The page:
During the last two decades of the 19th century, the generation of Danish composers born in the 1860s started to make an impact. Among them, Fini Henriques, who had a special gift for beautiful, well-shaped melodies, and his popularity rested firmly on a generous output of single pieces, usually strung together in collections such as those presented here. Billedbogen (The Picture Book) is a collection for children and proved one of his absolute bull’s eyes, whereas Erotik and Melodiske profiler see the composer exploring the world of adult life. Henriques’s best works maintain a high level with their honesty and that brilliant touch which few of his contemporaries could rival.
Robert DiLutis and the Mellifera Quartet give sparkling performances of beloved classics such as Weber’s Clarinet Quintet along with delightful but lesser-known works such as Erland von Koch’s Monolog No. 3 for Solo Clarinet and Heinrich Joseph Baermann’s Adagio for Clarinet and Strings (known for decades as “Wagner’s Adagio.”) DiLutis describes the Weber Quintet as “a dream come true for clarinetists,” and that description could well apply to the other pieces on this album. Rounded out with consummate presentations of Glazunov’s Reverie orientale, Miklos Rozsa’s Sonatina and Willson Osborne’s Rhapsody for Clarinet, the selections on this album offer a superb survey of works for solo clarinet and clarinet and strings.
Vincent d’Indy was an important figure in the musical life of Paris in his time; a student of César Franck, he went on to found the Schola Cantorum de Paris. Although generally associated with larger orchestral forms, d’Indy also composed a certain amount of chamber music and a number of works for solo piano, including the large-scale Sonata in E Minor featured on this release. The recording is given a distinct edge by the soloist Jean-Pierre Armengaud, who is today acknowledged as one of the great interpreters of French keyboard music.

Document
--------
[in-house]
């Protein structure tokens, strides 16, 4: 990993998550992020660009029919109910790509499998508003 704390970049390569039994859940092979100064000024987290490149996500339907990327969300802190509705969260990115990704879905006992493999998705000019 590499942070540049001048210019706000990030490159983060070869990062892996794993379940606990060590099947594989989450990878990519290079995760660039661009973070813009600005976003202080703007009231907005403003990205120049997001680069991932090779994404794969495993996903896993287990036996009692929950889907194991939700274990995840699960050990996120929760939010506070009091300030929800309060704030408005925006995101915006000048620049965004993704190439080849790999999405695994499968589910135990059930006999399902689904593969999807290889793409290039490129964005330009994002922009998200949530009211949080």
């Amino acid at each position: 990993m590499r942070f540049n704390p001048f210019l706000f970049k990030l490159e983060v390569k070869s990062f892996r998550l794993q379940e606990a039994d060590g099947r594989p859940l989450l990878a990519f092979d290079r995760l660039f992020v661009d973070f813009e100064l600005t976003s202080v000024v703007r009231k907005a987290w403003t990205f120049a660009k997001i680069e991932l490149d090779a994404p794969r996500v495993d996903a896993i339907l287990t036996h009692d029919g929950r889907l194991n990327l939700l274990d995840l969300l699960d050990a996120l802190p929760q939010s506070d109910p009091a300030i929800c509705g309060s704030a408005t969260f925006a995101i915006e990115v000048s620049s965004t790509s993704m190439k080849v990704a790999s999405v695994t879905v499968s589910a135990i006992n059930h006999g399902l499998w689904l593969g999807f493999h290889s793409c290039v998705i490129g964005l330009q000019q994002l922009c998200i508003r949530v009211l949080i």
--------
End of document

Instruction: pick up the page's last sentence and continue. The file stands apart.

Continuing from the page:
This new recording of Léhar’s The Merry Widow fizzes with superlatives. The work itself is the most popular operetta ever written. Premiered in 1905, it was an overnight success, breaking box-office records and proving an overwhelming hit with audiences. It’s since been filmed, recorded, turned into a full-length ballet and even adapted as an ice show. Now it gets even better with this outstanding performance from Frankfurt Opera, repeatedly voted Opera House of the Year by Opernwelt in the last fifteen years. Coloratura soprano Marlis Petersen sings the title role and is perfectly paired by lyric baritone Iurii Samoilov as the Count Danilo Danilowitsch.
Tchaikovsky had always been interested in sacred music, especially in the music of the Orthodox Church. He wished to reform sacred Orthodox music but at the same time to draw inspiration from the traditions of past centuries. A prime example of this is his monumental work, the Liturgy of St. John Chrysostom, Op. 41. The Nine Sacred Choruses, which date to 1884–1885, is not a cycle in the basic meaning of the word, but rather a collection, and another affirmation of Tchaikovsky’s skills as one of the greatest composers of Orthodox sacred music. In this album, these works are being performed by the award-winning Latvian Radio Choir under the direction of Sigvards Klava.
(Re)inventions, Vol. 2 is the much-anticipated continuation of ensemble paladino’s successful collaborative adaptation project of musical examples from Bach’s keyboard works, this time for flute, viola and cello. The entry point of this exploration are Bach’s fifteen Sinfonias, BWV 787 to 801, followed by a carefully selected collection of three-part fugues and preludes. The Sinfonias are a natural pedagogical extension of the two-part inventions and were considered by Bach to be musical exercises “… to achieve a cantabile style in playing and at the same time acquire a strong foretaste of composition.”